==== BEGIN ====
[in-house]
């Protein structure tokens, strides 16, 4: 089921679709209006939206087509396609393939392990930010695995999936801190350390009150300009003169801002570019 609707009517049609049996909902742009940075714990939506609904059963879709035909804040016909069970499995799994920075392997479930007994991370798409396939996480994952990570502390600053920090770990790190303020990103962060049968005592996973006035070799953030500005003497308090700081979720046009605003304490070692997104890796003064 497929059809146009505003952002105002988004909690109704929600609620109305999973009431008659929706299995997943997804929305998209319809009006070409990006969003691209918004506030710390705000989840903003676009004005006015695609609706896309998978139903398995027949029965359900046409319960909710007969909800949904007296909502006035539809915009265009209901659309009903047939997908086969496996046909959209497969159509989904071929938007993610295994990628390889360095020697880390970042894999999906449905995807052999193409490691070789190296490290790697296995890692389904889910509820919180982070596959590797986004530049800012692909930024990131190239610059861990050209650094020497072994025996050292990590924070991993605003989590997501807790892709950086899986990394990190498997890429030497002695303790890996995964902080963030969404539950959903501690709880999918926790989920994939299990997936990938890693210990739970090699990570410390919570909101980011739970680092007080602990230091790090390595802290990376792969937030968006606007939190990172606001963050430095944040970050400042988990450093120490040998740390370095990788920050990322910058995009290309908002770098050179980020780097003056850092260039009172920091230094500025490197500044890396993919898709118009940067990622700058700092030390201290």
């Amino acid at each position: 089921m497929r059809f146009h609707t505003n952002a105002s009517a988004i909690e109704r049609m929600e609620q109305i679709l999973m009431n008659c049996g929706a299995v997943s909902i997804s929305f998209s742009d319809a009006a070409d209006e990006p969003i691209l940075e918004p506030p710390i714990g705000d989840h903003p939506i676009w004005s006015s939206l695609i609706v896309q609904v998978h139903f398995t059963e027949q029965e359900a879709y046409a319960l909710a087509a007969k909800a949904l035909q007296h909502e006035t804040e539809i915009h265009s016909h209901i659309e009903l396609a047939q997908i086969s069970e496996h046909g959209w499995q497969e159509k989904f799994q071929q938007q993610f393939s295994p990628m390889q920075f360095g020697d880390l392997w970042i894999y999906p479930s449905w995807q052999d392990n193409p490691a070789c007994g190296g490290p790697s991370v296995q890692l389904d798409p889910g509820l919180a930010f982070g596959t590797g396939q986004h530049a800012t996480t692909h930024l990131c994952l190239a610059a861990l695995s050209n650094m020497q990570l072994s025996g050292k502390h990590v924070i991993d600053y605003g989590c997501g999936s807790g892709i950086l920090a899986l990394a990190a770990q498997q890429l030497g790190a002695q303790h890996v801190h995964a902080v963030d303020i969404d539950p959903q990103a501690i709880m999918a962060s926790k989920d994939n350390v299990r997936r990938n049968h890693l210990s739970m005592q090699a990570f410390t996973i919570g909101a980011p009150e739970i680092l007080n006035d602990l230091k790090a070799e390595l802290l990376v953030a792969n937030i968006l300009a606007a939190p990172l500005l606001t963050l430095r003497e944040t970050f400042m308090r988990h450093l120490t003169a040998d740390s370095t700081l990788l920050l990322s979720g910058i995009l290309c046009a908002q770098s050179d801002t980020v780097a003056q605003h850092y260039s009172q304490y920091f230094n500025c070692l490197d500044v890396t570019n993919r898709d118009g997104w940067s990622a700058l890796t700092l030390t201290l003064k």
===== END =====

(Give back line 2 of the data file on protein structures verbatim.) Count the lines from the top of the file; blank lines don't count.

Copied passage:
């Protein structure tokens, strides 16, 4: 089921679709209006939206087509396609393939392990930010695995999936801190350390009150300009003169801002570019 609707009517049609049996909902742009940075714990939506609904059963879709035909804040016909069970499995799994920075392997479930007994991370798409396939996480994952990570502390600053920090770990790190303020990103962060049968005592996973006035070799953030500005003497308090700081979720046009605003304490070692997104890796003064 497929059809146009505003952002105002988004909690109704929600609620109305999973009431008659929706299995997943997804929305998209319809009006070409990006969003691209918004506030710390705000989840903003676009004005006015695609609706896309998978139903398995027949029965359900046409319960909710007969909800949904007296909502006035539809915009265009209901659309009903047939997908086969496996046909959209497969159509989904071929938007993610295994990628390889360095020697880390970042894999999906449905995807052999193409490691070789190296490290790697296995890692389904889910509820919180982070596959590797986004530049800012692909930024990131190239610059861990050209650094020497072994025996050292990590924070991993605003989590997501807790892709950086899986990394990190498997890429030497002695303790890996995964902080963030969404539950959903501690709880999918926790989920994939299990997936990938890693210990739970090699990570410390919570909101980011739970680092007080602990230091790090390595802290990376792969937030968006606007939190990172606001963050430095944040970050400042988990450093120490040998740390370095990788920050990322910058995009290309908002770098050179980020780097003056850092260039009172920091230094500025490197500044890396993919898709118009940067990622700058700092030390201290």